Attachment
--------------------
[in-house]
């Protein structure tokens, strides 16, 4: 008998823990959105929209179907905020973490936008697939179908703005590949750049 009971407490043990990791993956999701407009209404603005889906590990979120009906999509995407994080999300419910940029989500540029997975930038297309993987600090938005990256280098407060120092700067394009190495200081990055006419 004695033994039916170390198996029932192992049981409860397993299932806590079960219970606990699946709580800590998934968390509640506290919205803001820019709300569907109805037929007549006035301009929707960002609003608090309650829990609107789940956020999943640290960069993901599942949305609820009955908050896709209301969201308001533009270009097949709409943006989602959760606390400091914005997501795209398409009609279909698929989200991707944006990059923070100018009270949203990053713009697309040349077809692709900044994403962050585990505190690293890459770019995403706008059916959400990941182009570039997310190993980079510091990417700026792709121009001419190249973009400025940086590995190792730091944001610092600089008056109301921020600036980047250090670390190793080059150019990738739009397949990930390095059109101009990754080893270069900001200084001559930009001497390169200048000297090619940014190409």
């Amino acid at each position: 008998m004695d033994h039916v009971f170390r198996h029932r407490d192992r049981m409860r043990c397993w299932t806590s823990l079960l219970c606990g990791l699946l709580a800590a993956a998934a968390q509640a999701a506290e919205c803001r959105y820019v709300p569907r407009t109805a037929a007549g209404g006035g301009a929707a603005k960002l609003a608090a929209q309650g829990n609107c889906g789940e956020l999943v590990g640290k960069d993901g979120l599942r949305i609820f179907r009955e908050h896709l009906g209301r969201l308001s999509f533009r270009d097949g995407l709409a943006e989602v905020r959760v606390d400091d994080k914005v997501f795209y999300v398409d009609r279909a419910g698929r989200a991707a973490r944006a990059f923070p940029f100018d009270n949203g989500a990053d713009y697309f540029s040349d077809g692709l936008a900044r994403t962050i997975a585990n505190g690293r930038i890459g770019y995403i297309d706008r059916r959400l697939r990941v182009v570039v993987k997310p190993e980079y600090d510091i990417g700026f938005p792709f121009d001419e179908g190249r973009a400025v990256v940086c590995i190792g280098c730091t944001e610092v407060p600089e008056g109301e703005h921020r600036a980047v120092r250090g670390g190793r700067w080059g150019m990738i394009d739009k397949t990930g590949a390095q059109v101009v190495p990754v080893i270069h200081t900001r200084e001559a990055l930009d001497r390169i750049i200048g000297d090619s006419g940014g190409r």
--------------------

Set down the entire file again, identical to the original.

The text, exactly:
[in-house]
């Protein structure tokens, strides 16, 4: 008998823990959105929209179907905020973490936008697939179908703005590949750049 009971407490043990990791993956999701407009209404603005889906590990979120009906999509995407994080999300419910940029989500540029997975930038297309993987600090938005990256280098407060120092700067394009190495200081990055006419 004695033994039916170390198996029932192992049981409860397993299932806590079960219970606990699946709580800590998934968390509640506290919205803001820019709300569907109805037929007549006035301009929707960002609003608090309650829990609107789940956020999943640290960069993901599942949305609820009955908050896709209301969201308001533009270009097949709409943006989602959760606390400091914005997501795209398409009609279909698929989200991707944006990059923070100018009270949203990053713009697309040349077809692709900044994403962050585990505190690293890459770019995403706008059916959400990941182009570039997310190993980079510091990417700026792709121009001419190249973009400025940086590995190792730091944001610092600089008056109301921020600036980047250090670390190793080059150019990738739009397949990930390095059109101009990754080893270069900001200084001559930009001497390169200048000297090619940014190409």
């Amino acid at each position: 008998m004695d033994h039916v009971f170390r198996h029932r407490d192992r049981m409860r043990c397993w299932t806590s823990l079960l219970c606990g990791l699946l709580a800590a993956a998934a968390q509640a999701a506290e919205c803001r959105y820019v709300p569907r407009t109805a037929a007549g209404g006035g301009a929707a603005k960002l609003a608090a929209q309650g829990n609107c889906g789940e956020l999943v590990g640290k960069d993901g979120l599942r949305i609820f179907r009955e908050h896709l009906g209301r969201l308001s999509f533009r270009d097949g995407l709409a943006e989602v905020r959760v606390d400091d994080k914005v997501f795209y999300v398409d009609r279909a419910g698929r989200a991707a973490r944006a990059f923070p940029f100018d009270n949203g989500a990053d713009y697309f540029s040349d077809g692709l936008a900044r994403t962050i997975a585990n505190g690293r930038i890459g770019y995403i297309d706008r059916r959400l697939r990941v182009v570039v993987k997310p190993e980079y600090d510091i990417g700026f938005p792709f121009d001419e179908g190249r973009a400025v990256v940086c590995i190792g280098c730091t944001e610092v407060p600089e008056g109301e703005h921020r600036a980047v120092r250090g670390g190793r700067w080059g150019m990738i394009d739009k397949t990930g590949a390095q059109v101009v190495p990754v080893i270069h200081t900001r200084e001559a990055l930009d001497r390169i750049i200048g000297d090619s006419g940014g190409r």